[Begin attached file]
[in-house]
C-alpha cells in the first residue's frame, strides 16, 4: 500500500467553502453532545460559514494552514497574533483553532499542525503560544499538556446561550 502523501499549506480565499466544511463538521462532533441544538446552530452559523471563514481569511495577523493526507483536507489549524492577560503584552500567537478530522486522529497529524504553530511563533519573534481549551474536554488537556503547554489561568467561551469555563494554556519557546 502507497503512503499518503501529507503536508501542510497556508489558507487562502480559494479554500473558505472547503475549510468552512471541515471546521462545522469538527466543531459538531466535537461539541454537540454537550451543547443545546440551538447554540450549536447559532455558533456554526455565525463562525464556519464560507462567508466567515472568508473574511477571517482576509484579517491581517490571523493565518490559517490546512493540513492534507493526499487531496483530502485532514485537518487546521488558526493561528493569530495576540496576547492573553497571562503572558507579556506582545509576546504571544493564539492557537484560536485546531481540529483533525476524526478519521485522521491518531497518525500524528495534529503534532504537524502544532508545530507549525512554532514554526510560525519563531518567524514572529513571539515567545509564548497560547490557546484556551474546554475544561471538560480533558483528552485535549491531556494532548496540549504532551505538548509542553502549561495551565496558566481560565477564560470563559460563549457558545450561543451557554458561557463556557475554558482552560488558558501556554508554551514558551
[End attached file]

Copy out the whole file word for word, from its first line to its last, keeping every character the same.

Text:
[in-house]
C-alpha cells in the first residue's frame, strides 16, 4: 500500500467553502453532545460559514494552514497574533483553532499542525503560544499538556446561550 502523501499549506480565499466544511463538521462532533441544538446552530452559523471563514481569511495577523493526507483536507489549524492577560503584552500567537478530522486522529497529524504553530511563533519573534481549551474536554488537556503547554489561568467561551469555563494554556519557546 502507497503512503499518503501529507503536508501542510497556508489558507487562502480559494479554500473558505472547503475549510468552512471541515471546521462545522469538527466543531459538531466535537461539541454537540454537550451543547443545546440551538447554540450549536447559532455558533456554526455565525463562525464556519464560507462567508466567515472568508473574511477571517482576509484579517491581517490571523493565518490559517490546512493540513492534507493526499487531496483530502485532514485537518487546521488558526493561528493569530495576540496576547492573553497571562503572558507579556506582545509576546504571544493564539492557537484560536485546531481540529483533525476524526478519521485522521491518531497518525500524528495534529503534532504537524502544532508545530507549525512554532514554526510560525519563531518567524514572529513571539515567545509564548497560547490557546484556551474546554475544561471538560480533558483528552485535549491531556494532548496540549504532551505538548509542553502549561495551565496558566481560565477564560470563559460563549457558545450561543451557554458561557463556557475554558482552560488558558501556554508554551514558551